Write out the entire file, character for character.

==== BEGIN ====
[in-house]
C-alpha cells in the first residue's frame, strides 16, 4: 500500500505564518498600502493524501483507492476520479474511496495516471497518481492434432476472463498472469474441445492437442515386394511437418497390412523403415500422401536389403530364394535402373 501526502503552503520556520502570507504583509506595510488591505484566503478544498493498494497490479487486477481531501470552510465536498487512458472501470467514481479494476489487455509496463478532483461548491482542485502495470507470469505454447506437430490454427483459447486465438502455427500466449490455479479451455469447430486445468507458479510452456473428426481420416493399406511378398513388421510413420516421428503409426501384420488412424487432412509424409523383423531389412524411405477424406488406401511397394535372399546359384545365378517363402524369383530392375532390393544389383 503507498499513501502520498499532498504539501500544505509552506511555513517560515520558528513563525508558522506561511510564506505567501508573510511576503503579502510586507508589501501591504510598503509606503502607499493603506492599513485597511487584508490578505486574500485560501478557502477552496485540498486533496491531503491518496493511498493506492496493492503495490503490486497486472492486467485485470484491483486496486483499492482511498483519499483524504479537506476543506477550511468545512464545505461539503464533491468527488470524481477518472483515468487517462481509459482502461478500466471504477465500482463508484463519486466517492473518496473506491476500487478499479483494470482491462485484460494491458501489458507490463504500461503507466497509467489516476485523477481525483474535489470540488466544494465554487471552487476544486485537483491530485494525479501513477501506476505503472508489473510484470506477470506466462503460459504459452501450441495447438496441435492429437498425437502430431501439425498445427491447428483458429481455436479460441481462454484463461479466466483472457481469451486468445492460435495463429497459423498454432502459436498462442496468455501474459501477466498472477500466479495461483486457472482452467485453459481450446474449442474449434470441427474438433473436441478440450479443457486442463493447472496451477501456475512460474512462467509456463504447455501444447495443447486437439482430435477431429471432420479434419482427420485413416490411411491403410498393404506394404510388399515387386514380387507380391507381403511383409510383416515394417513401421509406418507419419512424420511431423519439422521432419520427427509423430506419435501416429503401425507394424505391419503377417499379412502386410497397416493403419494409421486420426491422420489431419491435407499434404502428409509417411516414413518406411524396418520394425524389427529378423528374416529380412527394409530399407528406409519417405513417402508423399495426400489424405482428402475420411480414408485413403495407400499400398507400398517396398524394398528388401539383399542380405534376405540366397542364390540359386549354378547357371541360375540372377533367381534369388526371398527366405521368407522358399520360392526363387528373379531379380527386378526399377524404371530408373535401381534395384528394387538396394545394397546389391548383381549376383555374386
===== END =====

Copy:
[in-house]
C-alpha cells in the first residue's frame, strides 16, 4: 500500500505564518498600502493524501483507492476520479474511496495516471497518481492434432476472463498472469474441445492437442515386394511437418497390412523403415500422401536389403530364394535402373 501526502503552503520556520502570507504583509506595510488591505484566503478544498493498494497490479487486477481531501470552510465536498487512458472501470467514481479494476489487455509496463478532483461548491482542485502495470507470469505454447506437430490454427483459447486465438502455427500466449490455479479451455469447430486445468507458479510452456473428426481420416493399406511378398513388421510413420516421428503409426501384420488412424487432412509424409523383423531389412524411405477424406488406401511397394535372399546359384545365378517363402524369383530392375532390393544389383 503507498499513501502520498499532498504539501500544505509552506511555513517560515520558528513563525508558522506561511510564506505567501508573510511576503503579502510586507508589501501591504510598503509606503502607499493603506492599513485597511487584508490578505486574500485560501478557502477552496485540498486533496491531503491518496493511498493506492496493492503495490503490486497486472492486467485485470484491483486496486483499492482511498483519499483524504479537506476543506477550511468545512464545505461539503464533491468527488470524481477518472483515468487517462481509459482502461478500466471504477465500482463508484463519486466517492473518496473506491476500487478499479483494470482491462485484460494491458501489458507490463504500461503507466497509467489516476485523477481525483474535489470540488466544494465554487471552487476544486485537483491530485494525479501513477501506476505503472508489473510484470506477470506466462503460459504459452501450441495447438496441435492429437498425437502430431501439425498445427491447428483458429481455436479460441481462454484463461479466466483472457481469451486468445492460435495463429497459423498454432502459436498462442496468455501474459501477466498472477500466479495461483486457472482452467485453459481450446474449442474449434470441427474438433473436441478440450479443457486442463493447472496451477501456475512460474512462467509456463504447455501444447495443447486437439482430435477431429471432420479434419482427420485413416490411411491403410498393404506394404510388399515387386514380387507380391507381403511383409510383416515394417513401421509406418507419419512424420511431423519439422521432419520427427509423430506419435501416429503401425507394424505391419503377417499379412502386410497397416493403419494409421486420426491422420489431419491435407499434404502428409509417411516414413518406411524396418520394425524389427529378423528374416529380412527394409530399407528406409519417405513417402508423399495426400489424405482428402475420411480414408485413403495407400499400398507400398517396398524394398528388401539383399542380405534376405540366397542364390540359386549354378547357371541360375540372377533367381534369388526371398527366405521368407522358399520360392526363387528373379531379380527386378526399377524404371530408373535401381534395384528394387538396394545394397546389391548383381549376383555374386